News World People power forces NZ government to surrender
Updated:

People power forces NZ government to surrender

Facebook / Red Peak group
Share
Twitter Facebook Reddit Pinterest Email

The New Zealand government has bowed to public pressure and added an extra flag design to the four options already being considered for a new national banner.

The so-called ‘Red Peak’ design has generated a groundswell of support since a government committee unveiled its four preferred options this month to a lacklustre public response.

In contrast, more than 50,000 people signed a petition calling for Red Peak’s inclusion in a ballot for a new flag to potentially replace the existing one, which has a British Union Jack in the corner.

‘Government must honour these deaths with action’
Peter Greste’s Al Jazeera colleague pardoned
This man will likely be the subject of Serial season two

The government initially refused to budge but relented in the face of an intense social media campaign.

“On a matter like this, you would expect New Zealanders to become a little bit passionate, so we have given them another option,” cabinet minister Gerry Brownlee told parliament.

Red Peak consists of red, black and blue triangles with a white chevron.

Designer Aaron Dustin says it contains references to New Zealand’s mountainous terrain and indigenous Maori culture.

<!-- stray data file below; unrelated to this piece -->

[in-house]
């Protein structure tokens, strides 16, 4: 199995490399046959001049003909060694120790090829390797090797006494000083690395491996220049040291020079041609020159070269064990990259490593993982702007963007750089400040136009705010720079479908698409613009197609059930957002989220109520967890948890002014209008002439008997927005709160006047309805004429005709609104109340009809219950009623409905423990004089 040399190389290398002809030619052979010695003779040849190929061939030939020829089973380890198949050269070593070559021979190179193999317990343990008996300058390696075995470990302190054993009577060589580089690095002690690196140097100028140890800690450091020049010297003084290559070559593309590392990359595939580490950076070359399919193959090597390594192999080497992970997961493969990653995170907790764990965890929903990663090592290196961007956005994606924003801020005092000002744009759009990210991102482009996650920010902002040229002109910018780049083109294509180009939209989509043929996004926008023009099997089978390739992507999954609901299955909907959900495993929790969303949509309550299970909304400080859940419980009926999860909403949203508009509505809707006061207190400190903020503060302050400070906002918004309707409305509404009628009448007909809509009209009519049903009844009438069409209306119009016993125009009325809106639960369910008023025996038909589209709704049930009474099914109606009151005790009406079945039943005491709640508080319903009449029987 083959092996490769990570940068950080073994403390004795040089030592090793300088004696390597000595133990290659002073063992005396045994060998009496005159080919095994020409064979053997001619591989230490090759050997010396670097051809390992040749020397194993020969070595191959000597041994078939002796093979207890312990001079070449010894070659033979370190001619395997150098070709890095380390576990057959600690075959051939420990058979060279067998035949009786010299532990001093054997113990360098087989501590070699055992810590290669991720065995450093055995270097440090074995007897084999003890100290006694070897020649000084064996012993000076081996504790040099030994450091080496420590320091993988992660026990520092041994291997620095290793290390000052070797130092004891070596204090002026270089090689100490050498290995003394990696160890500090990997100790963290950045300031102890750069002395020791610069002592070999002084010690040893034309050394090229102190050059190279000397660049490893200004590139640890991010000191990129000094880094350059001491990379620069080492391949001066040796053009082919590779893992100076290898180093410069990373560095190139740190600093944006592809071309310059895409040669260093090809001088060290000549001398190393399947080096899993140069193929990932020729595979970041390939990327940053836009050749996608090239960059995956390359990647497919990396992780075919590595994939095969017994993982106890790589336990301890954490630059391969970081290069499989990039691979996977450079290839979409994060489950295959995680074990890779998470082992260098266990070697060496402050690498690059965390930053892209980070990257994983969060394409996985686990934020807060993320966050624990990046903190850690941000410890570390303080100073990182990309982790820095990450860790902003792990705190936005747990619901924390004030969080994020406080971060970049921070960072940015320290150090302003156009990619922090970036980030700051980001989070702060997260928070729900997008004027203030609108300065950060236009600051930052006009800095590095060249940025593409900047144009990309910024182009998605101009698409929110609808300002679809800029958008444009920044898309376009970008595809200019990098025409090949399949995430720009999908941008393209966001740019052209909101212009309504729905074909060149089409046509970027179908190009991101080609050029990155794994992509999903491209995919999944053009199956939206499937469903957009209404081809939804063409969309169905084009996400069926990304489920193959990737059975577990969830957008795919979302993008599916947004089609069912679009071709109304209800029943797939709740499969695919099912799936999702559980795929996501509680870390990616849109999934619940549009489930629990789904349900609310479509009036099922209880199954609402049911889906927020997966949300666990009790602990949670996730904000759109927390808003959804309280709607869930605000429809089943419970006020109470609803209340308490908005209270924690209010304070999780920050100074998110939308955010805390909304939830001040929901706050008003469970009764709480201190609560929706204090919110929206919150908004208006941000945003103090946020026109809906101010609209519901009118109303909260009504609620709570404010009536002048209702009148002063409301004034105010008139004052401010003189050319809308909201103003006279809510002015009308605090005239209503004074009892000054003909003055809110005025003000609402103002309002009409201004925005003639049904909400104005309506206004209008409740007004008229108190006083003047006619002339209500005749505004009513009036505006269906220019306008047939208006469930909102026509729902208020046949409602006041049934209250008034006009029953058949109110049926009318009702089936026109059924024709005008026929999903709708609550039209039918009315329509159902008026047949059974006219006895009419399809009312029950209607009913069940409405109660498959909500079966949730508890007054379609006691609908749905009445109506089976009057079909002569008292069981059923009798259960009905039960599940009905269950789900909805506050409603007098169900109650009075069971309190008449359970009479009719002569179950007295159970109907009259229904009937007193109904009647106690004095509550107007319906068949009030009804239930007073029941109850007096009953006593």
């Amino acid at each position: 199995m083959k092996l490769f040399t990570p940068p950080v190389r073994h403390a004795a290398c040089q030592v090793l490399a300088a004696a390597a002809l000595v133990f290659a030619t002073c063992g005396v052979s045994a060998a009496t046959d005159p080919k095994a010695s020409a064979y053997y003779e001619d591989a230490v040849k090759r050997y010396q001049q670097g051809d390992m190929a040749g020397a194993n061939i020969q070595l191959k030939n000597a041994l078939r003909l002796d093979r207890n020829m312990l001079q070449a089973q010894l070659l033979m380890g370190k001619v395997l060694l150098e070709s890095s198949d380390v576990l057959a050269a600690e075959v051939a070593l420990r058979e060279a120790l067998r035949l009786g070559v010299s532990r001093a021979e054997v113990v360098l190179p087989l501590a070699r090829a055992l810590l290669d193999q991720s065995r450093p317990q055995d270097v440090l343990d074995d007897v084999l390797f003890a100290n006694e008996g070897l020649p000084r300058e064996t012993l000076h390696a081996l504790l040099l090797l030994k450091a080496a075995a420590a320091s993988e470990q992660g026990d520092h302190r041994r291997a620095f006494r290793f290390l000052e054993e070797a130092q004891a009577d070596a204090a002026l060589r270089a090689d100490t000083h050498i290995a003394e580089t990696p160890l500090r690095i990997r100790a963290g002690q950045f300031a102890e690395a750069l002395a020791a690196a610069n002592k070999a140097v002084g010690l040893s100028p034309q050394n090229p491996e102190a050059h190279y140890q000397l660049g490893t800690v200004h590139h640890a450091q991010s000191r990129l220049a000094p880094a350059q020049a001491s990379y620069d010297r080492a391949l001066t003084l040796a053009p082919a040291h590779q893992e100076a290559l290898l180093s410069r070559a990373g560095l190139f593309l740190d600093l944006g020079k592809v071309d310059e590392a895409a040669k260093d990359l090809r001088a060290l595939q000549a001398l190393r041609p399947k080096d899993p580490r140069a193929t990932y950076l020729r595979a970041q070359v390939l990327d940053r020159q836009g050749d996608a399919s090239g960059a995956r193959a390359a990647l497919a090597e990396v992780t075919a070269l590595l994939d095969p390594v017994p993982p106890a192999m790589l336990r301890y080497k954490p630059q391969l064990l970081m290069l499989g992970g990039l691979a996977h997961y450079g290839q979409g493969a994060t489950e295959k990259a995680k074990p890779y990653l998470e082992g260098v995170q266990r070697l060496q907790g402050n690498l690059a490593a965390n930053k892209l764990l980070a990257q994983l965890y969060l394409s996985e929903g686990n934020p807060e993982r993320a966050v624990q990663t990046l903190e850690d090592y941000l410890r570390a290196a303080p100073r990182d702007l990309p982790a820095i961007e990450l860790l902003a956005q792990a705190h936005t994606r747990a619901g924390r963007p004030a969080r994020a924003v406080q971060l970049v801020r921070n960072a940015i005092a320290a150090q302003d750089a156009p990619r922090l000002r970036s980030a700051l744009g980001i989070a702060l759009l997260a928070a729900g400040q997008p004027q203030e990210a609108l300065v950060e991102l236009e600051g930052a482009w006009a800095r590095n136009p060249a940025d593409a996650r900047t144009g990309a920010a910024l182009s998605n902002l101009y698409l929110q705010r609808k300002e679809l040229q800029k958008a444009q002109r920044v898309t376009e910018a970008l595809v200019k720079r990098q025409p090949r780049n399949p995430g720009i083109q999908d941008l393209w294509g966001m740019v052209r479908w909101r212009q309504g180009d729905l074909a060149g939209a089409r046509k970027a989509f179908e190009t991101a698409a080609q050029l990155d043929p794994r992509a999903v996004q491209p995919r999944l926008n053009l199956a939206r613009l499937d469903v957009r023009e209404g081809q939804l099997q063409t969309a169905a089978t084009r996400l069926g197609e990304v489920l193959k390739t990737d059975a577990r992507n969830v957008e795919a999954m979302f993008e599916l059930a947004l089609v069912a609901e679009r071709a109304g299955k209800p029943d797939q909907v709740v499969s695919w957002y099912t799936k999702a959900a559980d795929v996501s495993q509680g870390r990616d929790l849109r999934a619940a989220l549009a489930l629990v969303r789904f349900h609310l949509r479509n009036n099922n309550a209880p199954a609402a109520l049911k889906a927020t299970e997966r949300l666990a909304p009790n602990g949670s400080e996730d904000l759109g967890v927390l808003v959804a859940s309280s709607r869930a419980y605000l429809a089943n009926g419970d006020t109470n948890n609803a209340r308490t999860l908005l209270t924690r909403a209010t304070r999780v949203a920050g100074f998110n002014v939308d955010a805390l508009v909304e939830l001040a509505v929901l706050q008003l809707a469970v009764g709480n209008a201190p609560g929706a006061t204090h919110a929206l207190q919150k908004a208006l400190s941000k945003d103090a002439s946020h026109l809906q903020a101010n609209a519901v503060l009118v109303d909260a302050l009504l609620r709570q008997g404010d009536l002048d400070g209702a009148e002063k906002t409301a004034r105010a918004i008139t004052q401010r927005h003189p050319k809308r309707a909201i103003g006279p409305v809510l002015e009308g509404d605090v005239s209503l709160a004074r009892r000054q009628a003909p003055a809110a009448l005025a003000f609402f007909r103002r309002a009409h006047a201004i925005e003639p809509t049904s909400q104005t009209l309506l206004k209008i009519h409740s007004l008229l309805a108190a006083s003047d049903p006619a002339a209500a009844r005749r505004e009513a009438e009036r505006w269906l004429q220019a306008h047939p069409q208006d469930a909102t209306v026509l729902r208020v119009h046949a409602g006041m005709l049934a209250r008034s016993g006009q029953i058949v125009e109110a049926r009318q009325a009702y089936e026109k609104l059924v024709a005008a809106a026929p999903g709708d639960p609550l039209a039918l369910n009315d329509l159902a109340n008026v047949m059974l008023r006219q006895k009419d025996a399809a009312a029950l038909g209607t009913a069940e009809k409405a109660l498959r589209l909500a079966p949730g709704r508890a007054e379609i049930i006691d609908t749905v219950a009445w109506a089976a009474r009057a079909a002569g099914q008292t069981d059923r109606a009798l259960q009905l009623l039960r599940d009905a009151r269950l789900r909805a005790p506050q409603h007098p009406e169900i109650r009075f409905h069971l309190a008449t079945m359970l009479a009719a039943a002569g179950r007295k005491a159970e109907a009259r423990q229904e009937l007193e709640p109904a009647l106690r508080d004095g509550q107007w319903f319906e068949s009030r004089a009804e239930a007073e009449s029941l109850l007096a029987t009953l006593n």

Three of the other designs include a silver fern leaf, the informal national emblem which Prime Minister John Key has said he wants on the flag.

The final option depicts a spiralling black-and-white koru, or fern frond, a traditional Maori symbol of new life and creation.

Mr Key has led the push for a new flag, saying the existing one is an outdated relic of British colonial rule and should be replaced with something that “screams New Zealand”.

Kiwis will pick their favourite among the five options in a referendum to be held between November 20 and December 11.

The winning design will then go head-to-head against the existing flag in a second vote in March.

An opinion poll this week showed 69 per cent of people want to keep the current flag.

Comments
View Comments